It is normal that devices will use the link-local address as the gateway. In general, when devices talk to other devices on the same LAN segment, they're going to use the link-local addresses and not the globally-unique routable addresses (public addresses). It takes a little getting used to, but it makes sense when you start to get the hang of it.
Also - the router isn't providing the address, it's advertising the local prefix. It's the client device which chooses an address for itself from within the prefix of the advertisement. Routers send the RA messages using their link-local addresses, and the client device will simply set its default gateway to be the link-local address of the router whose advertisement it heard.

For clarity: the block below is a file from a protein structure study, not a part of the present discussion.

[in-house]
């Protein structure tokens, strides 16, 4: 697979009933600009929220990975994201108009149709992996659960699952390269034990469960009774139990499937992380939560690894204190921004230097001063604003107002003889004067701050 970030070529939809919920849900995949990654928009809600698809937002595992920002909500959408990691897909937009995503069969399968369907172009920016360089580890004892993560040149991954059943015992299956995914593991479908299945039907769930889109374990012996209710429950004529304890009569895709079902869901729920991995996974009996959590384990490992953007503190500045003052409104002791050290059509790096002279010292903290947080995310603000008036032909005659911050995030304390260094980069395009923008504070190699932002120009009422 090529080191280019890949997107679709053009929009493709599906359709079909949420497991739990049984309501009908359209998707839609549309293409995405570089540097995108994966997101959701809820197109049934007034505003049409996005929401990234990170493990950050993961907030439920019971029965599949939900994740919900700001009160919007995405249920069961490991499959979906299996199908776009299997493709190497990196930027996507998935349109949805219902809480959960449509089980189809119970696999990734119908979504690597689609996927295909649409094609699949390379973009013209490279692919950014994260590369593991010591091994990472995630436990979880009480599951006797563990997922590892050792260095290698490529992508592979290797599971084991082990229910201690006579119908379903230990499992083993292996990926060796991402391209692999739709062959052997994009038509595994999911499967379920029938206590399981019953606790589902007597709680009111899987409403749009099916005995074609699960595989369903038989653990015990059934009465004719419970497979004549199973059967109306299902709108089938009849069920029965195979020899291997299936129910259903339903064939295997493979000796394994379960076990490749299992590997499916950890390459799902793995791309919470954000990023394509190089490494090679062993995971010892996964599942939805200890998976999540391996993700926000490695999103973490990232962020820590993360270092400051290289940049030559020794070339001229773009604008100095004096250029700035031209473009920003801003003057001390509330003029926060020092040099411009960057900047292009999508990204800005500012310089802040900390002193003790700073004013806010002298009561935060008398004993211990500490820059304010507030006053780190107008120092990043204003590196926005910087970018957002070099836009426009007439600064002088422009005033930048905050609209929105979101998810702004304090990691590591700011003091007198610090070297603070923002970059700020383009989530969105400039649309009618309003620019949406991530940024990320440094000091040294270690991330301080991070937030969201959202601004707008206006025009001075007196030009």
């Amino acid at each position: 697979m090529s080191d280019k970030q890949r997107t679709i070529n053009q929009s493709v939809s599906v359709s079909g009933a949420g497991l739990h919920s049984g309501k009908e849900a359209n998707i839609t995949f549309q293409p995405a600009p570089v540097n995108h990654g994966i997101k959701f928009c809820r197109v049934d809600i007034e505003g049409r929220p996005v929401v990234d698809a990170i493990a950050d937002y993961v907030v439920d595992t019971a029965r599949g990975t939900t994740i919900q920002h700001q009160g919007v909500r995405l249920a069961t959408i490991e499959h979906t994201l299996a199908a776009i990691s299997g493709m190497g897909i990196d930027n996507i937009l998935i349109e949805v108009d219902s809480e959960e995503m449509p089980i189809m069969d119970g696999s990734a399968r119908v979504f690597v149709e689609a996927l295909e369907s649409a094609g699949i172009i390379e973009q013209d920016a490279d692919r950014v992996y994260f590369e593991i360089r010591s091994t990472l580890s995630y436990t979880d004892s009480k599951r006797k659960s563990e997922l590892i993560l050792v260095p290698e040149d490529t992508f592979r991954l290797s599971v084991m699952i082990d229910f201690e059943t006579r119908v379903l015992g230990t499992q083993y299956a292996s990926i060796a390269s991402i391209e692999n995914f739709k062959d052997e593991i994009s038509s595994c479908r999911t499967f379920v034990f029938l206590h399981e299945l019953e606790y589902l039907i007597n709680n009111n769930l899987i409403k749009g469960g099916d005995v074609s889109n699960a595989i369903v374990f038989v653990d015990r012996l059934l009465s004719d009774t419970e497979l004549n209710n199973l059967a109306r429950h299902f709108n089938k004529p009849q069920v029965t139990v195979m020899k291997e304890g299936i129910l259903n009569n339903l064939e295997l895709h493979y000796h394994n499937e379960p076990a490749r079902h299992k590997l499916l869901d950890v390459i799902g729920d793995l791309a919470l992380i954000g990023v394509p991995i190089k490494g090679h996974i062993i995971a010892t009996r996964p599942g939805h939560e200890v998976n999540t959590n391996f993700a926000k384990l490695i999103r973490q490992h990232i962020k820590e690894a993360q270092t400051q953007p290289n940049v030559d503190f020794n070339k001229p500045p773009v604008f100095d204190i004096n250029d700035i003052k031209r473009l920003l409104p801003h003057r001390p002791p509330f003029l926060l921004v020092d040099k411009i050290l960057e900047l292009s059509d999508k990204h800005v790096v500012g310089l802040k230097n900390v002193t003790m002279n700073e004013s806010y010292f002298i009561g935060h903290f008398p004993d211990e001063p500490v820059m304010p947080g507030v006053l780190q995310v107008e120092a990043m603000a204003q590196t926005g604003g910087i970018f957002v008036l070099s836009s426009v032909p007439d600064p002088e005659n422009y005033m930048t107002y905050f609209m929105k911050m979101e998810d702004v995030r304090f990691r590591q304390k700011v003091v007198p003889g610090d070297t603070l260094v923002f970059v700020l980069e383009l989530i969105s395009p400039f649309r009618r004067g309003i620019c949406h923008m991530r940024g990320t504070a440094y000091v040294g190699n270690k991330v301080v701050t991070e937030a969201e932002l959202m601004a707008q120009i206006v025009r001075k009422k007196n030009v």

When given a spoon,
you should not cling to your fork.
The soup will get cold.